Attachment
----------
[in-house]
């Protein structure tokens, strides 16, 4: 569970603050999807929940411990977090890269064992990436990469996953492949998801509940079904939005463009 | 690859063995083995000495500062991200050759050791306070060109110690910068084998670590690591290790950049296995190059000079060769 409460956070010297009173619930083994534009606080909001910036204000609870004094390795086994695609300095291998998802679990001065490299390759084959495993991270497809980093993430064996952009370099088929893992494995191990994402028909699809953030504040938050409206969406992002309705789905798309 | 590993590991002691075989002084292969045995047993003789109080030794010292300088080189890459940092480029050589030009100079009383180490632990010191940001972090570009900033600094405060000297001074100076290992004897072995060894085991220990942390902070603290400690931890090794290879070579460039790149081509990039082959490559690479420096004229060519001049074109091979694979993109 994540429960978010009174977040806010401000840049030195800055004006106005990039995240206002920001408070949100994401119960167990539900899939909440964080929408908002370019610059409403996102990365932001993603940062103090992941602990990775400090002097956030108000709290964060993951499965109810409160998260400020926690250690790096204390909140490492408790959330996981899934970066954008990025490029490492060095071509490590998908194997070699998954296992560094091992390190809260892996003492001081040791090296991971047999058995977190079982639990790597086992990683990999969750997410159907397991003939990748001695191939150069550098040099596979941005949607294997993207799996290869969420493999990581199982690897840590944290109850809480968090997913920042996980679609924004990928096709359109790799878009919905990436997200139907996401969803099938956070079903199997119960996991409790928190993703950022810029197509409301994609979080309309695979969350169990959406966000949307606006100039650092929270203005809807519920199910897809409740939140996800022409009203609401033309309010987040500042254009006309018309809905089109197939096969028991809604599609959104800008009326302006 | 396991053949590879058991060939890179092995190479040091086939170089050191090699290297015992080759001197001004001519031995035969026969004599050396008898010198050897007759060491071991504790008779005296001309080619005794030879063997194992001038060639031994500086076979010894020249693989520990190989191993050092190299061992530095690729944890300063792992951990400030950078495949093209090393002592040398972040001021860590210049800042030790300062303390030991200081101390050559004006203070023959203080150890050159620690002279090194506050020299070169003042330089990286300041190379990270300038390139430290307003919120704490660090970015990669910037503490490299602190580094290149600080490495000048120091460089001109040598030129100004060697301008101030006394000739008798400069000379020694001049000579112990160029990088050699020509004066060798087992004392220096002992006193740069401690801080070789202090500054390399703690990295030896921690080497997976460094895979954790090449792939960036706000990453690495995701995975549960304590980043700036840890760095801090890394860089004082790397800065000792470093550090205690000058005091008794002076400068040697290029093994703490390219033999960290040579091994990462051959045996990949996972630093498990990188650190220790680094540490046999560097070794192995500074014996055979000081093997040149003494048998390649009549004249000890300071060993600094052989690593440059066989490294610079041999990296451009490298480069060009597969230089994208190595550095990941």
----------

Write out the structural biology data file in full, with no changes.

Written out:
[in-house]
């Protein structure tokens, strides 16, 4: 569970603050999807929940411990977090890269064992990436990469996953492949998801509940079904939005463009 | 690859063995083995000495500062991200050759050791306070060109110690910068084998670590690591290790950049296995190059000079060769 409460956070010297009173619930083994534009606080909001910036204000609870004094390795086994695609300095291998998802679990001065490299390759084959495993991270497809980093993430064996952009370099088929893992494995191990994402028909699809953030504040938050409206969406992002309705789905798309 | 590993590991002691075989002084292969045995047993003789109080030794010292300088080189890459940092480029050589030009100079009383180490632990010191940001972090570009900033600094405060000297001074100076290992004897072995060894085991220990942390902070603290400690931890090794290879070579460039790149081509990039082959490559690479420096004229060519001049074109091979694979993109 994540429960978010009174977040806010401000840049030195800055004006106005990039995240206002920001408070949100994401119960167990539900899939909440964080929408908002370019610059409403996102990365932001993603940062103090992941602990990775400090002097956030108000709290964060993951499965109810409160998260400020926690250690790096204390909140490492408790959330996981899934970066954008990025490029490492060095071509490590998908194997070699998954296992560094091992390190809260892996003492001081040791090296991971047999058995977190079982639990790597086992990683990999969750997410159907397991003939990748001695191939150069550098040099596979941005949607294997993207799996290869969420493999990581199982690897840590944290109850809480968090997913920042996980679609924004990928096709359109790799878009919905990436997200139907996401969803099938956070079903199997119960996991409790928190993703950022810029197509409301994609979080309309695979969350169990959406966000949307606006100039650092929270203005809807519920199910897809409740939140996800022409009203609401033309309010987040500042254009006309018309809905089109197939096969028991809604599609959104800008009326302006 | 396991053949590879058991060939890179092995190479040091086939170089050191090699290297015992080759001197001004001519031995035969026969004599050396008898010198050897007759060491071991504790008779005296001309080619005794030879063997194992001038060639031994500086076979010894020249693989520990190989191993050092190299061992530095690729944890300063792992951990400030950078495949093209090393002592040398972040001021860590210049800042030790300062303390030991200081101390050559004006203070023959203080150890050159620690002279090194506050020299070169003042330089990286300041190379990270300038390139430290307003919120704490660090970015990669910037503490490299602190580094290149600080490495000048120091460089001109040598030129100004060697301008101030006394000739008798400069000379020694001049000579112990160029990088050699020509004066060798087992004392220096002992006193740069401690801080070789202090500054390399703690990295030896921690080497997976460094895979954790090449792939960036706000990453690495995701995975549960304590980043700036840890760095801090890394860089004082790397800065000792470093550090205690000058005091008794002076400068040697290029093994703490390219033999960290040579091994990462051959045996990949996972630093498990990188650190220790680094540490046999560097070794192995500074014996055979000081093997040149003494048998390649009549004249000890300071060993600094052989690593440059066989490294610079041999990296451009490298480069060009597969230089994208190595550095990941």